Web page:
Durham wanted a Black woman farmer on its soil and water board. It didn’t happen.

·4 min read

Phoebe Gooding does conservation work and has a small farm in Durham County. So she was excited when she was nominated for the county’s Soil and Water Conservation District board.

The N.C. Soil and Water Commission appointed Kenyon P. Browning to fill the vacant position on the board instead.

Browning grew up on a farm on the edge of Durham County and served as a long-time assistant football coach at UNC-Chapel Hill. He’s also served on the the county’s Farmland Protection Advisory board and the farm bureau, he said.

But Gooding said she had more relevant experience to fill the vacancy.

“Members of the board enthusiastically voted for me because of my background in conservation and environmental justice, my board experience, and because of the perspective and insights I can offer firsthand as a BlPOC [Black person of color] female small farmer,” Gooding wrote in a petition that started on Dec. 1.

Aside from running Hawk’s Nest Healing Gardens, a family-owned farm in Durham, Gooding serves as the program and organizing director for Toxic Free NC, an agriculture program.

She has a bachelor of science degree in Natural Resource Studies with a minor in Recreation and Wildlife, as well as a master’s degree in Environmental Studies with a concentration on Conservation Biology. She is also a vendor at the Black Farmers Market and is working with her older son to start an environmental club at Middle College High School in Durham.

Browning told The News & Observer he could not comment on being chosen over Gooding “because I didn’t know about it, and I’m just getting started with board.”

Soil and Water Conservation District

Durham’s Soil and Water board oversees farmland preservation, offers best practices for maintaining farmland and prioritizes the financial costs associated with repairing the health of Durham’s farmland and waterways, as required by state and federal governments.

It has five voting members, three currently appointed and two elected, according to its website. The board also has seven associate supervisors who contribute but do not vote.

“Over the years, we’ve realized that more and more farmland is being sold to developers,” said Melissa Rooney, an associate supervisor who has served for eight years. “Our big farms are disappearing, and we are having more urban farms.”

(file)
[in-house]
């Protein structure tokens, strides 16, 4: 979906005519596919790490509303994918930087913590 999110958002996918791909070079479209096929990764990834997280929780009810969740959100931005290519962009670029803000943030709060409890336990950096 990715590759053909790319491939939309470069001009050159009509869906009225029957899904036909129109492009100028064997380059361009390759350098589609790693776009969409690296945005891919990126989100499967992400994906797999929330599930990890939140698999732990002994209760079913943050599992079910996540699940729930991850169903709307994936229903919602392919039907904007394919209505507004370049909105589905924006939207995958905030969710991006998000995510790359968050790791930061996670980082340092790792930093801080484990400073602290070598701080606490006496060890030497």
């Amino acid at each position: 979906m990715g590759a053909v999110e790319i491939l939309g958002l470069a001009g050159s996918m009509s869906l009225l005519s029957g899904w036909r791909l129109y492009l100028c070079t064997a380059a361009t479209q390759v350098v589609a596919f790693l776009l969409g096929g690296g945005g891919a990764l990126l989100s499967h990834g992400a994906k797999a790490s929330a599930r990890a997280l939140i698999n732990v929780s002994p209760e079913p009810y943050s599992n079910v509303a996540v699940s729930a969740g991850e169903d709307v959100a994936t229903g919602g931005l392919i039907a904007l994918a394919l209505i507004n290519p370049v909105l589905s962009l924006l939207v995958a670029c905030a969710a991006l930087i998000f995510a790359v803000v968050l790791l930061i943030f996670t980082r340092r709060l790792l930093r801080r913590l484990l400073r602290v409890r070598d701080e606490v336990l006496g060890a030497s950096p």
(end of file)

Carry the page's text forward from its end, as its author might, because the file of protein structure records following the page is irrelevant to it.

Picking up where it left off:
Rooney described Gooding’s farming at Hawk’s Nest as the kind that represents the growing population of urban farmers throughout Durham.

“There are big components these days that have a lot to do with urban farming and these rural farmers feel threatened by that,” Rooney said. “And whether the rural farmers like it or not, she is a farmer.”

How the appointment was made

The local board unanimously recommending Gooding for the board’s vacancy in June.

The state commission was scheduled to discuss it in July but pushed it to September without explanation, according to the Durham board.

After the September meeting, the local board received a letter that the commission had appointed Browning.

In the letter, sent by the N.C. Department of Agriculture and Consumer Services, the state cited N.C. General Statute 139-7, which authorizes the “commission to appoint any resident for a County to their local District Board who is willing to serve in that capacity. “

According to the letter, the state commission appointed Browning because he “more closely aligns with the commission’s recent emphasis on increasing farmer representation among district supervisors.”

The state agriculture department did not respond Friday to The N&O’s requests for comment for this story.

Overturning the appointment

According to Rooney and state Sen. Natalie S. Murdock, who served on the Durham County Soil and Water board before joining the legislature, the state commission has always accepted the local board’s recommendations..

“During my time as a soil and water supervisor, I was not aware of a time where we submitted a recommendation for someone to be appointed and it was not approved, “ Murdock said. “I am very concerned about the news that I have heard.”

The local board believed Gooding’s experience suited her for the role, according to a letter signed by six members of the board.

“I will be reaching out to the North Carolina Soil and Water Conservation Commission myself to find out and get more information about why they that made that decision and how they justified that decision,” said Murdock.

The Durham Soil and Water Conservation District Board of Supervisors will meet at 5:30 p.m. Monday, Dec. 6, in the second-floor conference room of the Durham County Administration Building at 201 E. Main St. Meetings are open to the public.

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